Patent: Canon Back Side Illuminated (BSI) DPAF image sensor

Mt Spokane Photography

I post too Much on Here!!
Mar 25, 2011
15,038
409
#21
It wasn’t all that long ago that we were being told that this is only useful for small sensors. What’s changed?
Video has changed it (faster readout speed due to a better ground plane, as has the ability to put more complex circuitry on the sensor. Multi layer sensors as in the Sony A9 are the next step as far as faster sensor readout, but very expensive. Photosites on sensors are about as good as they can get as far as low light, some sort of tech breakthru would be needed to have a big boost, so small gains from BSI are now the best low cost way to improve. We see lots of claims of new tech, but most of them are really just fishing expeditions looking for more R&D money.
 
Likes: Diko

dak723

EOS 6D MK II
Oct 26, 2013
1,141
433
#22
Yes, sensors are about as good as they can get, and there has been very little improvement for years now.

But "gear-heads" need to believe that technology can be improved endlessly. And they will continually flock to those companies that give them "new" - even if "new" is no better than old. Thus Sony is wildly popular while Canon is continually bashed. Even though the photos are essentially indistinguishable for most photographers (not counting differences in color, which of course have nothing to do with being "new" and thus doesn't count).
 
Likes: Jack Douglas

3kramd5

EOS 5D MK IV
Mar 2, 2012
2,761
213
#23
Video has changed it (faster readout speed due to a better ground plane, as has the ability to put more complex circuitry on the sensor. Multi layer sensors as in the Sony A9 are the next step as far as faster sensor readout, but very expensive. Photosites on sensors are about as good as they can get as far as low light, some sort of tech breakthru would be needed to have a big boost, so small gains from BSI are now the best low cost way to improve. We see lots of claims of new tech, but most of them are really just fishing expeditions looking for more R&D money.
Can you elaborate on how a better ground plane improves readout speed? Also, ground plane in the semiconductor or in the circuit card?
 

jd7

EOS 7D MK II
Feb 3, 2013
685
74
#24
Yes, sensors are about as good as they can get, and there has been very little improvement for years now.

But "gear-heads" need to believe that technology can be improved endlessly. And they will continually flock to those companies that give them "new" - even if "new" is no better than old. Thus Sony is wildly popular while Canon is continually bashed. Even though the photos are essentially indistinguishable for most photographers (not counting differences in color, which of course have nothing to do with being "new" and thus doesn't count).
Sony is wildly popular and Canon is bashed in some (many?) online forums ... but it's the other way around in the market. My guess is the market generally agrees that new isn't necessarily better here, even if the gear head segment struggles with that.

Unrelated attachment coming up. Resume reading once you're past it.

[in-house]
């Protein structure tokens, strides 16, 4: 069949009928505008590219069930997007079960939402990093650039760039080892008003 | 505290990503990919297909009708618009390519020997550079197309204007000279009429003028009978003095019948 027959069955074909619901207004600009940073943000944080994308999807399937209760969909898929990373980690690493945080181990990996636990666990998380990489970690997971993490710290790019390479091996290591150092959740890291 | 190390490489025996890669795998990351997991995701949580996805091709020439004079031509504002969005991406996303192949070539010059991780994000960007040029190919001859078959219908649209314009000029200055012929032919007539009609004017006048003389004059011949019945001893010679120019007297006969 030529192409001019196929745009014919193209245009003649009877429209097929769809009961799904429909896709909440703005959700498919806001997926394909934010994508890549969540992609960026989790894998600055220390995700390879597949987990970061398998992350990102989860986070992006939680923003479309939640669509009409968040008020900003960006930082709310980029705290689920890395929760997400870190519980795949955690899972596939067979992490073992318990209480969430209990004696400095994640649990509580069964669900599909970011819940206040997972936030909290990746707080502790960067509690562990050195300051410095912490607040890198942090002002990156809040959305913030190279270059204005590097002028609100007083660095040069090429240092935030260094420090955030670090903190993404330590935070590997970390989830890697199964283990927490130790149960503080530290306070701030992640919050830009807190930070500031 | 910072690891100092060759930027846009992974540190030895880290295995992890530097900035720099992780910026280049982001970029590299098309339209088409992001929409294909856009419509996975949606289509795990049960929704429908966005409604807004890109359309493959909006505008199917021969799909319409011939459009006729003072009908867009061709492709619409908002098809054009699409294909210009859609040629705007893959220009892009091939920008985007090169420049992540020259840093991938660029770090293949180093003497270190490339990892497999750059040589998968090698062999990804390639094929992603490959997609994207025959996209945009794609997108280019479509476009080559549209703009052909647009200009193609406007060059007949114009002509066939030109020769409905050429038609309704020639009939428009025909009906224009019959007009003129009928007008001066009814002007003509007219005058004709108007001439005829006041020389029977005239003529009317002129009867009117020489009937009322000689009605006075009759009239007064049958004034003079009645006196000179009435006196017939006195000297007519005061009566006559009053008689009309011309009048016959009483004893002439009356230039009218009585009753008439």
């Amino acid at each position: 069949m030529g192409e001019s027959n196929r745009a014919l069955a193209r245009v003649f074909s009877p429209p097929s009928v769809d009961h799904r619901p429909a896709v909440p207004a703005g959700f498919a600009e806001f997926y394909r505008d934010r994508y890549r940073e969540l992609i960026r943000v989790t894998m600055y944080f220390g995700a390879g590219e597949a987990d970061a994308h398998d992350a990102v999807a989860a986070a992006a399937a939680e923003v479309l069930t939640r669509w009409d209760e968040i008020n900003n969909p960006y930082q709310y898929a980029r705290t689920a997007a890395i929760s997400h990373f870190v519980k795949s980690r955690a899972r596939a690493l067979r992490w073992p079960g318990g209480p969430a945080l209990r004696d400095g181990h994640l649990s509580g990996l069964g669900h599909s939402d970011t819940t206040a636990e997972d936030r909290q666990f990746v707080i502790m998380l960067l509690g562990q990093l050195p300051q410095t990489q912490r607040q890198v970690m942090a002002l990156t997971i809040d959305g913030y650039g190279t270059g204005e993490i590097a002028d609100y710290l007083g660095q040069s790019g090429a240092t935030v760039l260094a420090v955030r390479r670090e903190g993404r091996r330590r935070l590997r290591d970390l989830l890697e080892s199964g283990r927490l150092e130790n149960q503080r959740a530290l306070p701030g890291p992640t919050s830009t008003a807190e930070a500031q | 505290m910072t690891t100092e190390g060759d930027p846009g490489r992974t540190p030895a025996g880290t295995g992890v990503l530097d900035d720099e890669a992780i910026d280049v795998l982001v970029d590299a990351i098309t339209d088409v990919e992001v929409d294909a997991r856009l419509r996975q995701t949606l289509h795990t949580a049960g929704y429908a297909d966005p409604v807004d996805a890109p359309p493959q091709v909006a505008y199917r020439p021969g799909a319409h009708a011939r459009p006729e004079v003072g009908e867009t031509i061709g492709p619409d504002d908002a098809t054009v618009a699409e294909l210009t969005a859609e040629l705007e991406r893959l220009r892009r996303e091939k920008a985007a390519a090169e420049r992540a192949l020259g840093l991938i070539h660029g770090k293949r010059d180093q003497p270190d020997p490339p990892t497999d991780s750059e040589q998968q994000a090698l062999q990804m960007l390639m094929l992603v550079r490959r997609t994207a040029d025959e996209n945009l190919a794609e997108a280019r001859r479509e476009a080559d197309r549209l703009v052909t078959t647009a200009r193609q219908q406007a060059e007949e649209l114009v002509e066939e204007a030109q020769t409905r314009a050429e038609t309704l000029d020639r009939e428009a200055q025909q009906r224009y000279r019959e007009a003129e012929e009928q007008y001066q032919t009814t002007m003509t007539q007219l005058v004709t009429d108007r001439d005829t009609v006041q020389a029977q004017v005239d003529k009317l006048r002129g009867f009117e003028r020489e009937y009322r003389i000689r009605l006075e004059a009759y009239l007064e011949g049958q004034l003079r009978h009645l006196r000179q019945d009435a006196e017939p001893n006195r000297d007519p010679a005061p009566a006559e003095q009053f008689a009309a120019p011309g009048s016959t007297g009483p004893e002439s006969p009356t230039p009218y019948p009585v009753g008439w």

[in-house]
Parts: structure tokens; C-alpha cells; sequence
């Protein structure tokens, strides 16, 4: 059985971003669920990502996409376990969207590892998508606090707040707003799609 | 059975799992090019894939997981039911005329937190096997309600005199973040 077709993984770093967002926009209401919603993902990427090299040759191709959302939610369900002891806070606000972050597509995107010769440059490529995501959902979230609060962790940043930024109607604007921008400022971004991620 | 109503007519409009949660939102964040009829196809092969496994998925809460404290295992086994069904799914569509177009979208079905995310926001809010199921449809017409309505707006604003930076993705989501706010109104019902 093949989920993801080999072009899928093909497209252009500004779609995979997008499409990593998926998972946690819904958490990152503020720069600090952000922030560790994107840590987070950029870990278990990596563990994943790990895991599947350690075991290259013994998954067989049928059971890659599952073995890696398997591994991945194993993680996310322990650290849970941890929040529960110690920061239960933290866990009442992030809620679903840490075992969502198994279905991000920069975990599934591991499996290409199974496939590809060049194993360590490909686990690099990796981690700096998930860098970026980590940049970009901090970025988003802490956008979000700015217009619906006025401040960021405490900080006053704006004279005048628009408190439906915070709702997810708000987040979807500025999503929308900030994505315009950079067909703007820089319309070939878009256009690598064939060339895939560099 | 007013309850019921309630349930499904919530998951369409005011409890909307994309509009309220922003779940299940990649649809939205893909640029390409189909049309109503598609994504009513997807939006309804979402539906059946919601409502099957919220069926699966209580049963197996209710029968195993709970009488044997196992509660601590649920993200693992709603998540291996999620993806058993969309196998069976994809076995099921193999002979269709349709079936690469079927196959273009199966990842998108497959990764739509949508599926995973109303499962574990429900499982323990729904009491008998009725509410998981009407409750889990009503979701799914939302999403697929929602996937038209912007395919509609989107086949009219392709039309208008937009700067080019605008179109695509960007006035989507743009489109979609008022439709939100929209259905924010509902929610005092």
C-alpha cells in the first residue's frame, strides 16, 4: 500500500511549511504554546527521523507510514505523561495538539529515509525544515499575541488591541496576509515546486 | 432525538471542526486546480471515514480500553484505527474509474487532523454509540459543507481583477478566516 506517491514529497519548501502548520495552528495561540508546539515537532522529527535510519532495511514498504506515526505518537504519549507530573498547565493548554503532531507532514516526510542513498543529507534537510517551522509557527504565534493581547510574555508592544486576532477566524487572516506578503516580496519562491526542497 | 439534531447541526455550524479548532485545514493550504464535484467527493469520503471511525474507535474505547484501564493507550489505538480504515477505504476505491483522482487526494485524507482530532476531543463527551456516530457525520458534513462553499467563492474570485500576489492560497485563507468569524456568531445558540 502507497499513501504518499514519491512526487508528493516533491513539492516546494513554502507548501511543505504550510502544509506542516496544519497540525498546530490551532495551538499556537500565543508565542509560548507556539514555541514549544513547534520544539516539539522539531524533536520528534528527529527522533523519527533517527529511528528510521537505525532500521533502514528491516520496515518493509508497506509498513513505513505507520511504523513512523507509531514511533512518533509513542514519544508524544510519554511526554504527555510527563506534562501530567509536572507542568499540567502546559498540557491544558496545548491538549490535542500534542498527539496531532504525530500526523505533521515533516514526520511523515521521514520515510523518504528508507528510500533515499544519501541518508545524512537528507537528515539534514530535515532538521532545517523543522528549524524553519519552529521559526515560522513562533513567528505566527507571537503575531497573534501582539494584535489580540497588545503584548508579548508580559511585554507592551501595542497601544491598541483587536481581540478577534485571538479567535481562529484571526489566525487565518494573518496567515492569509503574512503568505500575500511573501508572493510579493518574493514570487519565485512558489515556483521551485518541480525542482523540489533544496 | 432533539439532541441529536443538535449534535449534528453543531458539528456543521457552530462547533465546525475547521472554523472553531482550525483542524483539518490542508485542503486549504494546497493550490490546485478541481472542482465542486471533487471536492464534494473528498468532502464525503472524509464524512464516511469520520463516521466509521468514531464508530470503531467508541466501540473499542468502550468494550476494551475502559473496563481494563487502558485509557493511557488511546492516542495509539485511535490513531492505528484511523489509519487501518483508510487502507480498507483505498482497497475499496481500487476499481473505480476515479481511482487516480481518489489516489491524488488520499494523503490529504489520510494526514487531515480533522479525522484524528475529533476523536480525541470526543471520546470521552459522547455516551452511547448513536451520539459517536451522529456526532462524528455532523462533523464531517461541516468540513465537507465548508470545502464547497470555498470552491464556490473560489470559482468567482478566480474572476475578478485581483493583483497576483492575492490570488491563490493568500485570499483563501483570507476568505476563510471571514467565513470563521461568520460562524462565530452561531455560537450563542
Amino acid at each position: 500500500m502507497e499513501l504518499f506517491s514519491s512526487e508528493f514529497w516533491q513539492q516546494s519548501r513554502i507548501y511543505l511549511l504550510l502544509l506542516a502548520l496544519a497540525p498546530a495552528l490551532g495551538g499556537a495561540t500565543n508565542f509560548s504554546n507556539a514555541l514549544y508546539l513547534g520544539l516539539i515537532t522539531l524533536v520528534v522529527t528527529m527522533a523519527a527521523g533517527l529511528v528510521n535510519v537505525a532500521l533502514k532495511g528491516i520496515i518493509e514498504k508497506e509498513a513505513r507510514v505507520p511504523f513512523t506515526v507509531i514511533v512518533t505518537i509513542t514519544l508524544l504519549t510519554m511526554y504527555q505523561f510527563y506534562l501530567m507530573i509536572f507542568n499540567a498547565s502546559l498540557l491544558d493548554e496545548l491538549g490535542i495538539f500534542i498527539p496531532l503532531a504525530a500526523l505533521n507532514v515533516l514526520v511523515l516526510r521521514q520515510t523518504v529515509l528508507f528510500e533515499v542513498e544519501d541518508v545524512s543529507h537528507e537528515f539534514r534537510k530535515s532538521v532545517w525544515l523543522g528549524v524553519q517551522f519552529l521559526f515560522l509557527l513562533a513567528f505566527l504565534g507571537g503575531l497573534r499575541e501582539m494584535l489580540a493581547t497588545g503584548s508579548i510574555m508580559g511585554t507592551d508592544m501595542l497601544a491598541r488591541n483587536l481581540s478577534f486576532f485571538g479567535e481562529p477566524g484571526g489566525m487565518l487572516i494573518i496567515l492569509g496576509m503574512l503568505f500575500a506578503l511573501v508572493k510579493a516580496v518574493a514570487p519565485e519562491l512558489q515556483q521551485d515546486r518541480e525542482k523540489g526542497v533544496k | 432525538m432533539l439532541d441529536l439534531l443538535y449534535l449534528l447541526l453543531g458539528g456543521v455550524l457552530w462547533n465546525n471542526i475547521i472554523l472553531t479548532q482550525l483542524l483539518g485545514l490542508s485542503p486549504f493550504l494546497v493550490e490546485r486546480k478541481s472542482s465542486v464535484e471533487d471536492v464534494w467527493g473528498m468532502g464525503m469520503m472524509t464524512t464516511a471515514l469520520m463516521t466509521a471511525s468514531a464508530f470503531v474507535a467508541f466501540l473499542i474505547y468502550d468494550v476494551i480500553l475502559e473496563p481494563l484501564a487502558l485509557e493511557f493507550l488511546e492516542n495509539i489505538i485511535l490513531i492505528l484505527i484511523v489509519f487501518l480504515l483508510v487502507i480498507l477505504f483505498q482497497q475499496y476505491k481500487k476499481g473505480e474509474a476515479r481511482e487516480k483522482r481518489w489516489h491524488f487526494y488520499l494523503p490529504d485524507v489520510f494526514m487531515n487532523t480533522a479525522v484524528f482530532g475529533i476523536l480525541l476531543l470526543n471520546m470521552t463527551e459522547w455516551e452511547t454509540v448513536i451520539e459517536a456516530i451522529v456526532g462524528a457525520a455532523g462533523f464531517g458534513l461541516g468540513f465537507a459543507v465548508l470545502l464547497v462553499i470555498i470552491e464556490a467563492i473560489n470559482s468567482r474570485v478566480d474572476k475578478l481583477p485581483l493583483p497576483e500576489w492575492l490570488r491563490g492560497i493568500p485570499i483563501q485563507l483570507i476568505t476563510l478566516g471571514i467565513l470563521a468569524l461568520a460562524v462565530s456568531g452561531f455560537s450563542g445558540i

Nov 29, 2018
8
12
#25
This patent actually makes for fascinating reading. Yes, I lead a boring life.

But the majority of the patent is not so much about back side illuminated sensors, although there is BSI stuff there, it is about introducing impurities like boron and arsenic to the light sensitive silicon layer(s) in different concentrations and depths to create signal amplification and isolation. The patent even talks about sensitivities changing to varying wave lengths at varying depths of the light sensitive layer. That sounds a bit Foveon-like.

An important clue is the n and n+ layers of the top photo sensitive layer. Apparently, the impurities to the silicon are injected and then layered here as the n and n+ layers.

Other parts of the patent mention things like on sensor memory and on sensor noise reduction. Sounds like Canon may be getting ready to give Sony's A9 sensor a run for the money, like by the 2020 Olympics, perhaps.

The caveat here is that I am neither an engineer or a patent lawyer, so I could be full of poo.
 

Mt Spokane Photography

I post too Much on Here!!
Mar 25, 2011
15,038
409
#26
This patent actually makes for fascinating reading. Yes, I lead a boring life.

But the majority of the patent is not so much about back side illuminated sensors, although there is BSI stuff there, it is about introducing impurities like boron and arsenic to the light sensitive silicon layer(s) in different concentrations and depths to create signal amplification and isolation. The patent even talks about sensitivities changing to varying wave lengths at varying depths of the light sensitive layer. That sounds a bit Foveon-like.

An important clue is the n and n+ layers of the top photo sensitive layer. Apparently, the impurities to the silicon are injected and then layered here as the n and n+ layers.

Other parts of the patent mention things like on sensor memory and on sensor noise reduction. Sounds like Canon may be getting ready to give Sony's A9 sensor a run for the money, like by the 2020 Olympics, perhaps.

The caveat here is that I am neither an engineer or a patent lawyer, so I could be full of poo.

At last, someone else who has actually read the patent. It is pretty difficult to wade thru, I had to print it out and mark the various claims versus the numbers on the drawings.

BTW, all CMOS sensors have noise reduction built in to the sensor, even Canon's first CMOS sensor has it.Its nothing like a foveon Sensor, Canon has patents for those as well. The issue with front side wiring is that there is no room for more complex noise reduction and amplification, BSI allows that, and layered sensors are better yet.

Its about improving the pixels for dual or quad pixel sensors by tweaking the manufacturing process.
 

drob

EOS T7i
Jan 11, 2013
95
2
#28